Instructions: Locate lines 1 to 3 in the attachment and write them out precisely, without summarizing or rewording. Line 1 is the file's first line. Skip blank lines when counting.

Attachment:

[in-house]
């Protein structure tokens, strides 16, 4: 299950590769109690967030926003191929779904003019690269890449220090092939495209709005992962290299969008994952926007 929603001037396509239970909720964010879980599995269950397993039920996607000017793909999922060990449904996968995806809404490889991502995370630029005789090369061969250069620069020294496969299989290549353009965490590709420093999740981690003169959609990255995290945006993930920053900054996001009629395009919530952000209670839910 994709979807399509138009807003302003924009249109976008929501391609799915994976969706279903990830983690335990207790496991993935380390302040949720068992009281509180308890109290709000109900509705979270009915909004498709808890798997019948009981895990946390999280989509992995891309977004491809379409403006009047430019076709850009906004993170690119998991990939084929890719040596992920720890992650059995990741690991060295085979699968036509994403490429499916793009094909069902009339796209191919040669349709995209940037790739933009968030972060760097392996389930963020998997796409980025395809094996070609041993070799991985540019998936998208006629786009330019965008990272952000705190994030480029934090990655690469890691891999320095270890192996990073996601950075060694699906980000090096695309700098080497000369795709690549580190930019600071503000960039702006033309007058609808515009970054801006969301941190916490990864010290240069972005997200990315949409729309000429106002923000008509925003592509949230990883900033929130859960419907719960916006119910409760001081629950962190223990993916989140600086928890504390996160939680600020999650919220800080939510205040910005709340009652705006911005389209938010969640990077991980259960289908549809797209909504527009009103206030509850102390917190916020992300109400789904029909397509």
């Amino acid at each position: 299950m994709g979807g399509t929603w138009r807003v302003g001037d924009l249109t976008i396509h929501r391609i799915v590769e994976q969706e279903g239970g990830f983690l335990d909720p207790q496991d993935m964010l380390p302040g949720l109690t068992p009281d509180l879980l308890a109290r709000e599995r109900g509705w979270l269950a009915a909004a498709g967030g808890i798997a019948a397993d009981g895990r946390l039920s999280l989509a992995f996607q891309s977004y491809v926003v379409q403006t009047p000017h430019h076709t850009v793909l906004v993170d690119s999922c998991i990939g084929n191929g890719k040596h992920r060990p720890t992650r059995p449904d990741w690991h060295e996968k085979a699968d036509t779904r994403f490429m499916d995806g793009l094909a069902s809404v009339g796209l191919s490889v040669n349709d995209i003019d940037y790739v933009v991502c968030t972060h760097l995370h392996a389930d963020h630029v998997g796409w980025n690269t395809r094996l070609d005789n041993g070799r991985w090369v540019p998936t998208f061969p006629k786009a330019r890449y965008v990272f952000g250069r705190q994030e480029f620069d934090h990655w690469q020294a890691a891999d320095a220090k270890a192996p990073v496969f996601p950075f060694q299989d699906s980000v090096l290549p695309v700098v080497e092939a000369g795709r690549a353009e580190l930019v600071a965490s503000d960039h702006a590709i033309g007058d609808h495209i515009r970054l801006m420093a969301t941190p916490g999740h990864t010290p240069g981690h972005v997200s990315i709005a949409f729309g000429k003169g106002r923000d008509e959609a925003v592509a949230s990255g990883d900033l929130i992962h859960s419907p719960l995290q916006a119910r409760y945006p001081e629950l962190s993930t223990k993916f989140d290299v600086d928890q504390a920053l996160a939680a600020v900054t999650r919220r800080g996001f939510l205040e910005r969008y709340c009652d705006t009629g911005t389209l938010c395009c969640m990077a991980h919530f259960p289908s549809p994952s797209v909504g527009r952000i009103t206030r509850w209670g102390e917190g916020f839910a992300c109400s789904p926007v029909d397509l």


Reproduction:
[in-house]
């Protein structure tokens, strides 16, 4: 299950590769109690967030926003191929779904003019690269890449220090092939495209709005992962290299969008994952926007 929603001037396509239970909720964010879980599995269950397993039920996607000017793909999922060990449904996968995806809404490889991502995370630029005789090369061969250069620069020294496969299989290549353009965490590709420093999740981690003169959609990255995290945006993930920053900054996001009629395009919530952000209670839910 994709979807399509138009807003302003924009249109976008929501391609799915994976969706279903990830983690335990207790496991993935380390302040949720068992009281509180308890109290709000109900509705979270009915909004498709808890798997019948009981895990946390999280989509992995891309977004491809379409403006009047430019076709850009906004993170690119998991990939084929890719040596992920720890992650059995990741690991060295085979699968036509994403490429499916793009094909069902009339796209191919040669349709995209940037790739933009968030972060760097392996389930963020998997796409980025395809094996070609041993070799991985540019998936998208006629786009330019965008990272952000705190994030480029934090990655690469890691891999320095270890192996990073996601950075060694699906980000090096695309700098080497000369795709690549580190930019600071503000960039702006033309007058609808515009970054801006969301941190916490990864010290240069972005997200990315949409729309000429106002923000008509925003592509949230990883900033929130859960419907719960916006119910409760001081629950962190223990993916989140600086928890504390996160939680600020999650919220800080939510205040910005709340009652705006911005389209938010969640990077991980259960289908549809797209909504527009009103206030509850102390917190916020992300109400789904029909397509």
């Amino acid at each position: 299950m994709g979807g399509t929603w138009r807003v302003g001037d924009l249109t976008i396509h929501r391609i799915v590769e994976q969706e279903g239970g990830f983690l335990d909720p207790q496991d993935m964010l380390p302040g949720l109690t068992p009281d509180l879980l308890a109290r709000e599995r109900g509705w979270l269950a009915a909004a498709g967030g808890i798997a019948a397993d009981g895990r946390l039920s999280l989509a992995f996607q891309s977004y491809v926003v379409q403006t009047p000017h430019h076709t850009v793909l906004v993170d690119s999922c998991i990939g084929n191929g890719k040596h992920r060990p720890t992650r059995p449904d990741w690991h060295e996968k085979a699968d036509t779904r994403f490429m499916d995806g793009l094909a069902s809404v009339g796209l191919s490889v040669n349709d995209i003019d940037y790739v933009v991502c968030t972060h760097l995370h392996a389930d963020h630029v998997g796409w980025n690269t395809r094996l070609d005789n041993g070799r991985w090369v540019p998936t998208f061969p006629k786009a330019r890449y965008v990272f952000g250069r705190q994030e480029f620069d934090h990655w690469q020294a890691a891999d320095a220090k270890a192996p990073v496969f996601p950075f060694q299989d699906s980000v090096l290549p695309v700098v080497e092939a000369g795709r690549a353009e580190l930019v600071a965490s503000d960039h702006a590709i033309g007058d609808h495209i515009r970054l801006m420093a969301t941190p916490g999740h990864t010290p240069g981690h972005v997200s990315i709005a949409f729309g000429k003169g106002r923000d008509e959609a925003v592509a949230s990255g990883d900033l929130i992962h859960s419907p719960l995290q916006a119910r409760y945006p001081e629950l962190s993930t223990k993916f989140d290299v600086d928890q504390a920053l996160a939680a600020v900054t999650r919220r800080g996001f939510l205040e910005r969008y709340c009652d705006t009629g911005t389209l938010c395009c969640m990077a991980h919530f259960p289908s549809p994952s797209v909504g527009r952000i009103t206030r509850w209670g102390e917190g916020f839910a992300c109400s789904p926007v029909d397509l």